Ever since St. Patrick died on March 17, 461 A.D in Saul, Downpatrick, Ireland, many legends have been passed down. As the patron saint of Ireland he is said to have baptized hundreds of people in a day. He explained the Holy Trinity using a three-leafed shamrock.
What is known about St. Patrick comes from his autobiographical confession Confessio, written in Latin around the year 450 A.D. It is a unique record of life at that time. St. Patrick was born in Britain (some say probably Scotland and some say probably England) and sold into slavery at the age of 16 by Irish raiders.
For the six years that followed he worked as a herder in Ireland where he found comfort in religious faith. Following the advice heard in a dream one night, he escaped and managed to find a passage on a ship to Britain and was eventually reunited with his family.
In another dream an person named Victoricus gave him a letter called “The Voice of the Irish”, where felt that he heard the voices of Irishmen pleading to return to their country and walk among them once more.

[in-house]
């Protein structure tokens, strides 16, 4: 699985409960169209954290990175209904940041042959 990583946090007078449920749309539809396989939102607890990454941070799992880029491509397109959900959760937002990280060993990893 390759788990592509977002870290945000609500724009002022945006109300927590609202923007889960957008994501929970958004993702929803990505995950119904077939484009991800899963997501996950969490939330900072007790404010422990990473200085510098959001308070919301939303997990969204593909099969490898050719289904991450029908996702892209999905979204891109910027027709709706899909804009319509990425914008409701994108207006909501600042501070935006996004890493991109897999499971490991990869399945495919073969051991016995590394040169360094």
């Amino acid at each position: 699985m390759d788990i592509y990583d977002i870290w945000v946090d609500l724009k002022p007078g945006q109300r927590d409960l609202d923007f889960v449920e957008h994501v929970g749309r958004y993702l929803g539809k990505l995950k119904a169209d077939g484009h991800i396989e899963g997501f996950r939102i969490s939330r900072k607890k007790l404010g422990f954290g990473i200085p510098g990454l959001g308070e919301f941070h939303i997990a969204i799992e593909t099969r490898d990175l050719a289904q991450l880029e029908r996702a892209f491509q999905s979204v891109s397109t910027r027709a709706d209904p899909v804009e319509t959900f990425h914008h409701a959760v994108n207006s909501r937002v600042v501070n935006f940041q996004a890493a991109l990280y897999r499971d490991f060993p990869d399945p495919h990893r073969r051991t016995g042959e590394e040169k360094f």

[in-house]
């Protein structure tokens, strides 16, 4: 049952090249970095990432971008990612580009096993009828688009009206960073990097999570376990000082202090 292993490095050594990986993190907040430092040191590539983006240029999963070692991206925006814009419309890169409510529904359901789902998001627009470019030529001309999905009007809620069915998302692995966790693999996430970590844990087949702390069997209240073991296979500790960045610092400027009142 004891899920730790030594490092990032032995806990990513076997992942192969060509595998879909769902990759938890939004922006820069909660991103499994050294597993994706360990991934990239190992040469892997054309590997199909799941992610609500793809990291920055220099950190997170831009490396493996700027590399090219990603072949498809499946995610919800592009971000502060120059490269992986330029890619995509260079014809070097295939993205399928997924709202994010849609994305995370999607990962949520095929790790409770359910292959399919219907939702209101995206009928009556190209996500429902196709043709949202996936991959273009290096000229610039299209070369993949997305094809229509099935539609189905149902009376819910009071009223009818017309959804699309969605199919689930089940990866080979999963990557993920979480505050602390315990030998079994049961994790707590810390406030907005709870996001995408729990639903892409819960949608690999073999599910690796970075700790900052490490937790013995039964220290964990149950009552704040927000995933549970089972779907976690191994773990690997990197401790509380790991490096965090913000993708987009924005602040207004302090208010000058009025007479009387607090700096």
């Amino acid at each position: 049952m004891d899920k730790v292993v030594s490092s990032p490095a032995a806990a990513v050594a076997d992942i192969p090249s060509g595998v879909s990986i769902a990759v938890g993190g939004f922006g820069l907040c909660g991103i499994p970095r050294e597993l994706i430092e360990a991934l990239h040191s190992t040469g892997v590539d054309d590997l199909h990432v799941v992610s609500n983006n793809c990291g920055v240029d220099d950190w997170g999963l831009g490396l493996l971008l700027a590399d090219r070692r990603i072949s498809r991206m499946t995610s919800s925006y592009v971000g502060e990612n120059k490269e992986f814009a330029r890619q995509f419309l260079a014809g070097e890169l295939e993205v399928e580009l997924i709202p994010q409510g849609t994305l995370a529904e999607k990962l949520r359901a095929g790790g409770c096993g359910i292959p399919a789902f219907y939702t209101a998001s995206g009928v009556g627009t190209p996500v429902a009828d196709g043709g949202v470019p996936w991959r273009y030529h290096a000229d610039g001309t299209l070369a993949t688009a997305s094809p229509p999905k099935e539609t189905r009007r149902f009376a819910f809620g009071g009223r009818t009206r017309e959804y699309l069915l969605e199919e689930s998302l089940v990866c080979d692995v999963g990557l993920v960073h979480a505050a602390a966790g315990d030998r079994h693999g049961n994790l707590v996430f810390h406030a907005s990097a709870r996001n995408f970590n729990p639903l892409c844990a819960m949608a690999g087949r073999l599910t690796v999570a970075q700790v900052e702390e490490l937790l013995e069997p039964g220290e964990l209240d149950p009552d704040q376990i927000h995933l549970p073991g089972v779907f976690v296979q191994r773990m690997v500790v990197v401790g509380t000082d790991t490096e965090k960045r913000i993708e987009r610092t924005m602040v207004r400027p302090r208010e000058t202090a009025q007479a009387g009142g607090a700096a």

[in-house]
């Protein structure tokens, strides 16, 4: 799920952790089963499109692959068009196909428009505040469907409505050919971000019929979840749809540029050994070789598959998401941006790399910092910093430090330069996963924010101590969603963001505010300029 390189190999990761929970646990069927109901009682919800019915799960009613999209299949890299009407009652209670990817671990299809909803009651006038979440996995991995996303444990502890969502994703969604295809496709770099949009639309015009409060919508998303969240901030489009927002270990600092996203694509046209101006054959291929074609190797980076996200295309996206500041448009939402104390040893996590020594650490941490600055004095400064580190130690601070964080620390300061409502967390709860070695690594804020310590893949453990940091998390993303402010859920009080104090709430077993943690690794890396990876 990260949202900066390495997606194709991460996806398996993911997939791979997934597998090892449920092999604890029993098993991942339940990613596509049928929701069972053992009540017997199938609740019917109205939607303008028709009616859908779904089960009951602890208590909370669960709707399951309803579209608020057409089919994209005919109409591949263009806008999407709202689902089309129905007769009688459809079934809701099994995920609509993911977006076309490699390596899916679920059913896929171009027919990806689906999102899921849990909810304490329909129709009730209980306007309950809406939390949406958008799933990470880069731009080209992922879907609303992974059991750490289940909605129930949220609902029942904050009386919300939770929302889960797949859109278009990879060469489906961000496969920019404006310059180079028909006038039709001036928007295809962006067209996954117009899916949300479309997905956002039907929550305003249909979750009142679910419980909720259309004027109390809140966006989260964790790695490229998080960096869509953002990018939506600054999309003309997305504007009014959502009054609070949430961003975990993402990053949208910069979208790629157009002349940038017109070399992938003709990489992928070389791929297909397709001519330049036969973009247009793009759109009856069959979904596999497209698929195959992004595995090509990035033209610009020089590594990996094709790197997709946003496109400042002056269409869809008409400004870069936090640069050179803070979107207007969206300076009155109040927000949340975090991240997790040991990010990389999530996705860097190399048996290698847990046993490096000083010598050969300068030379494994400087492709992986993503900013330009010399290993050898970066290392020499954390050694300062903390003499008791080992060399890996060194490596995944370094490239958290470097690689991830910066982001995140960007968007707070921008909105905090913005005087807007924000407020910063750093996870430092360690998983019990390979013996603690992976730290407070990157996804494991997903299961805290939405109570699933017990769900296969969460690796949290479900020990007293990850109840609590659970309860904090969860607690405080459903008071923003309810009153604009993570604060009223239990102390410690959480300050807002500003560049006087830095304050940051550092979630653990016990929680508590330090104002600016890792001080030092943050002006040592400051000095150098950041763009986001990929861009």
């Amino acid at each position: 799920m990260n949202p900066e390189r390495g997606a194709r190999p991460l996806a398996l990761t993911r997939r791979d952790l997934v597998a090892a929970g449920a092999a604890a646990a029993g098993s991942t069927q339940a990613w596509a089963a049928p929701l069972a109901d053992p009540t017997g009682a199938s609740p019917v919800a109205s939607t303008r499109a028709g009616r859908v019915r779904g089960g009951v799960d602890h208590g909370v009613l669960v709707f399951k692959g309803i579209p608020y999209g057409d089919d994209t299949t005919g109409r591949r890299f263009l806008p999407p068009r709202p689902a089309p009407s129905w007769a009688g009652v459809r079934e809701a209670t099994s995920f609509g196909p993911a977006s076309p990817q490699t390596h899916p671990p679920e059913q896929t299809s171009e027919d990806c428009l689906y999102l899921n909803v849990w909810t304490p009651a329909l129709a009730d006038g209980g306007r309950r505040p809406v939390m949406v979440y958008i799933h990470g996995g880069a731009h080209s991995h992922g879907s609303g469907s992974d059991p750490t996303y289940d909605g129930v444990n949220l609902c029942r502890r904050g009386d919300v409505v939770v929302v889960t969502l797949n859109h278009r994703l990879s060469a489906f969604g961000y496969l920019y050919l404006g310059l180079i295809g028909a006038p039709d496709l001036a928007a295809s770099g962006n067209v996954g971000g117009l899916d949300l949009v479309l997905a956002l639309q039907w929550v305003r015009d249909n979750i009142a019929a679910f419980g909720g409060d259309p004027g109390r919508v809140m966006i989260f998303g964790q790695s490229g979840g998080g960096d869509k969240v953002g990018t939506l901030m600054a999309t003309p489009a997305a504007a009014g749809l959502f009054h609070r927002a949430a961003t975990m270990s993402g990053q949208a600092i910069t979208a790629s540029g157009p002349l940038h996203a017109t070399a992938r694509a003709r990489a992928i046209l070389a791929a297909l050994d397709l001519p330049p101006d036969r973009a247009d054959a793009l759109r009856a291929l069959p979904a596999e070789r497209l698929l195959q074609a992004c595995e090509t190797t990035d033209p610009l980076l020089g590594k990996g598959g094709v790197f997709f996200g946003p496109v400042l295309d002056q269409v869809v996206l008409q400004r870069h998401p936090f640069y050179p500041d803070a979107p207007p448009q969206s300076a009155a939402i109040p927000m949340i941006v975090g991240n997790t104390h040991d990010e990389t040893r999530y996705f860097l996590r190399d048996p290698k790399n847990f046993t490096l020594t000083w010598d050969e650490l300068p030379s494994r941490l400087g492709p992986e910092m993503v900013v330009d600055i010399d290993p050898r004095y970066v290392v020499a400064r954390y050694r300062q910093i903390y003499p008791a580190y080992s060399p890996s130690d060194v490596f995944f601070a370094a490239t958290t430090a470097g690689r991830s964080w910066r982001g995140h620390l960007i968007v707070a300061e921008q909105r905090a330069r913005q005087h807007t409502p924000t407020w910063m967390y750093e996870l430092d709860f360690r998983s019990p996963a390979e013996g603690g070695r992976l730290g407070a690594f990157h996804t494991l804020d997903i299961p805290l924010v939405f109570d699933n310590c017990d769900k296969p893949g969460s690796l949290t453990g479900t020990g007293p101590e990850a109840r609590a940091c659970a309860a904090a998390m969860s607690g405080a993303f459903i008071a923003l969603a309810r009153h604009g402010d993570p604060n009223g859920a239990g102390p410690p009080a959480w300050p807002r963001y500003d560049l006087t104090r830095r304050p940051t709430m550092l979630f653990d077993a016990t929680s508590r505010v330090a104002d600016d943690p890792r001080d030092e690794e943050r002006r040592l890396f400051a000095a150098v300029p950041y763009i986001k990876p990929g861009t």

After studying for the priesthood, he was ordained a bishop and arrived back in Ireland in 433 to begin preaching the Gospel. Many thousands were converted and churches were built around the country. He lived for 40 years in poverty, teaching, traveling and working tirelessly.
Since the day St. Patrick died, the Irish have observed the day as a religious holiday, attending church in the morning and celebrating with food and drink in the afternoon. (Most are familiar with an Irish Wake—a celebration of life and a passing to the next.) Through the centuries these celebrations have evolved.
The first ever St. Patrick’s Day parade took place in the United States when Irish soldiers serving in the English military marched through New York City in 1762.
As time passed, the parades not only became a show of unity and strength for the persecuted Irish-American immigrants, but also a celebration of the wonderful Irish heritage.
Today, March 17, is celebrated internationally and millions of people around the globe wear something green, watch parades, listen to Irish music and drink bear. When I lived in New York I loved the green bagels—a truly cross-cultural event! Everyone loves to be Irish on St. Paddy’s Day.